Fees are not the only reason that actively managed funds often underperform passive index funds, as commonly believed. According to the latest SPIVA Institutional Scorecard report from S&P Dow Jones Indices, at least two-thirds of mutual funds and institutional accounts in multiple asset classes underperformed their respective benchmarks even before fees were included in the calculation.

Eighty percent of domestic mutual funds underperformed the S&P 500 before fees were calculated – a calculation the report calls “gross-of-fees.” After fees, also known as net-of-fees, the number jumped to 88%.

For institutional equity accounts — defined as separately managed accounts or co-mingled trusts – the underperformance rate was 85% before fees (there was no net-of-fees calculation for those accounts).

“By comparing retail mutual funds and institutional accounts on a gross-of-fee basis against their respective benchmarks, we eliminate any possibility that fees are the sole contributor to a given manager’s underperformance,” the report explains.

All the performance percentages were based on the annual returns of funds and institutional accounts over the five years that ended Dec. 31, 2015.

Among domestic equity funds one of the most surprising findings was the relative underperformance of small-cap funds, a sector that’s often touted as inefficient and therefore an area where active managers can make a positive difference.

Eighty-one percent of small-cap mutual funds and institutional accounts underperformed the S&P SmallCap 600 benchmark before fees. A whopping 90% of mutual funds underperformed after fees.

 “Domestic equity funds have a tough time beating benchmarks probably because those markets are so efficient,” says Aye Soe, senior director, Global Research & Design.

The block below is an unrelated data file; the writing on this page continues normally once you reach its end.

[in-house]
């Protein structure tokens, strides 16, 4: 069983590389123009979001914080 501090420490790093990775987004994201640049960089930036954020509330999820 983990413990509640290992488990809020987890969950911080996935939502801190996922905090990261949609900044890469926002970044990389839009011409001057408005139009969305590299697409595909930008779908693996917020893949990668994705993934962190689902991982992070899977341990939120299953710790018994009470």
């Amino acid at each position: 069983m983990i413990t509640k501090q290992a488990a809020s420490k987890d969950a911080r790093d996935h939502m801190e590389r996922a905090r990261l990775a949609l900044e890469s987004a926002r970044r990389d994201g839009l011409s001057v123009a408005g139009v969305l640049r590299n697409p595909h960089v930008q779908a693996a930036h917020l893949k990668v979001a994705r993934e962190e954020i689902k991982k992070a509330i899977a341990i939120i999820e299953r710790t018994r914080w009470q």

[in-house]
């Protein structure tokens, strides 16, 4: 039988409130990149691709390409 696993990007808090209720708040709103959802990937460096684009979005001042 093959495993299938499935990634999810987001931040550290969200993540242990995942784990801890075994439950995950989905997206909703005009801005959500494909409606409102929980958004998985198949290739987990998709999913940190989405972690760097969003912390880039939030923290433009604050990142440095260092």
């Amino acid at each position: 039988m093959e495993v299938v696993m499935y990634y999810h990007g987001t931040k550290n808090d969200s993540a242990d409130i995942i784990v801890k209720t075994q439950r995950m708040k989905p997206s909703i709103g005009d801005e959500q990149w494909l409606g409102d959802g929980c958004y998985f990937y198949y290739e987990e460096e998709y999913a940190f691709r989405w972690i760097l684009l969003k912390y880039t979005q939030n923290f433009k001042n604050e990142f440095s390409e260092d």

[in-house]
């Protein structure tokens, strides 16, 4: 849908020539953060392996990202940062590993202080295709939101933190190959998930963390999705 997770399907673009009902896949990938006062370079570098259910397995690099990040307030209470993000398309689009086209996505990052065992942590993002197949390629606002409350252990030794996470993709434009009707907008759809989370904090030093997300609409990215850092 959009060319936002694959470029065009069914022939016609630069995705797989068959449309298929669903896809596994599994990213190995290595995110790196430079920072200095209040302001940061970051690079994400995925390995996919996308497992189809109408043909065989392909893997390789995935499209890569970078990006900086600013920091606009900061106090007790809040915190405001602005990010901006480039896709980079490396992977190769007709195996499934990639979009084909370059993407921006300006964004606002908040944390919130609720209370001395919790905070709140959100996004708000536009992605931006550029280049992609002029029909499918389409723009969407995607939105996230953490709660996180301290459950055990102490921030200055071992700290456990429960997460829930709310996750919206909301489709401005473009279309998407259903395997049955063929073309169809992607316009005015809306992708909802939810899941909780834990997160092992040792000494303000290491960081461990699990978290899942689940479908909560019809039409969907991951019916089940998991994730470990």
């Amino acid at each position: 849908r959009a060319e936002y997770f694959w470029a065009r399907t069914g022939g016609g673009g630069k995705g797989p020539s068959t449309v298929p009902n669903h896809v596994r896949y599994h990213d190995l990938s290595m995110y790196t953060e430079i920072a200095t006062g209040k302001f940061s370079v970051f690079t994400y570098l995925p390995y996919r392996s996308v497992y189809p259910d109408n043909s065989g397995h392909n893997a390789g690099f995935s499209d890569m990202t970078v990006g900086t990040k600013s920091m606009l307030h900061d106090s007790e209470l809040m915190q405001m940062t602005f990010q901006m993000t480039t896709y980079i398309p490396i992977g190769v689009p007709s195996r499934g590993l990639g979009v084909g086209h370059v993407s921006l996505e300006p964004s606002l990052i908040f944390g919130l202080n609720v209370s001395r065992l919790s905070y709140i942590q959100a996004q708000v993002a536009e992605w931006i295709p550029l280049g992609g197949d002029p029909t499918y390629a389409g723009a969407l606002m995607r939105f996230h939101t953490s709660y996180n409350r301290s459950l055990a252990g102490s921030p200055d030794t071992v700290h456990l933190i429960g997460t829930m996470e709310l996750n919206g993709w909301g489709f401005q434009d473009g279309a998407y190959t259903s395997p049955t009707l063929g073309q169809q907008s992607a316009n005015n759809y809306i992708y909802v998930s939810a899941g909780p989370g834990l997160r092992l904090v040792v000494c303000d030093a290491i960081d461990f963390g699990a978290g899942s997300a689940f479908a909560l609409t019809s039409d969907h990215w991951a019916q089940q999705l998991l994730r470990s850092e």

The one equity category that benefitted from active management, according to the report, was real estate, but even there the benefit was limited. While only 27% of institutional accounts underperformed the S&P U.S. REIT benchmark, 52% of retail mutual funds did, and after fees that number jumped to 83%.

The picture was also brighter for actively managed international equity funds, though not for emerging market funds, and for some domestic and foreign bond funds.

Before fees 29% of international equity institutional accounts and 42% of international equity retail funds underperformed the S&P 700 index, which consists of large-cap foreign stocks. After fees, however, more than half – 55% – of retail international funds underperformed.

The performance of emerging market equity funds was even weaker. Half of the institutional accounts and 55% of retail funds (before fees) in this asset class underperformed the S&P Emerging BMI index. After fees, just 70% of retail funds did.

Among bond funds, institutional accounts had the edge, with fewer than 30% of investment grade and mortgage-backed funds underperforming their respective benchmarks.

The comparable numbers for retail funds were closer to 35% before fees but 42% after fees for intermediate investment grade and 64% after fees for mortgage-backed debt funds.

Fees also had a heavy impact on the performance of retail muni bond funds. Just 14% of general municipal debt funds underperformed the S&P National AMT-Free Municipal Bond Index before fees, but after fees that percentage jumped to 43%.

“In fixed income, a lot of returns are eaten up by fees,” says Soe.

That was also apparent with high-yield funds, which contrary to popular belief also did not benefit from active management. More than half of those funds underperformed the Barclays US Corporate High Yield Index before fees, and 79% underperformed after fees. Among institutional high-yield accounts, 47% underperformed the index.

Active management also failed to lead to strong performance for emerging market bond funds, another asset class popularly thought to benefit from active management.

Eighty-three percent of retail emerging market bond funds failed to beat the Barclays Emerging Markets index, before fees; the number rose to 94% after fees.

Among institutional managers the performance of emerging market debt accounts was mixed. While just half of those accounts investing in U.S. dollar-denominated emerging market corporate debt underperformed their benchmark, 98% of accounts investing in local currency-denominated emerging market government debt did “indicating the challenge of actively managing emerging market currency exposure,” according to the report.

How should advisors use all this data?

Soe says, “We’re not saying that investors should go all passive or all active management. If active management was truly bad then 100% of funds would outperform, but every year you can get at least 20% that do.“

Identifying that 20% is key.

“Do your homework,” says Soe. “Know which asset classes work best if active or passive.”

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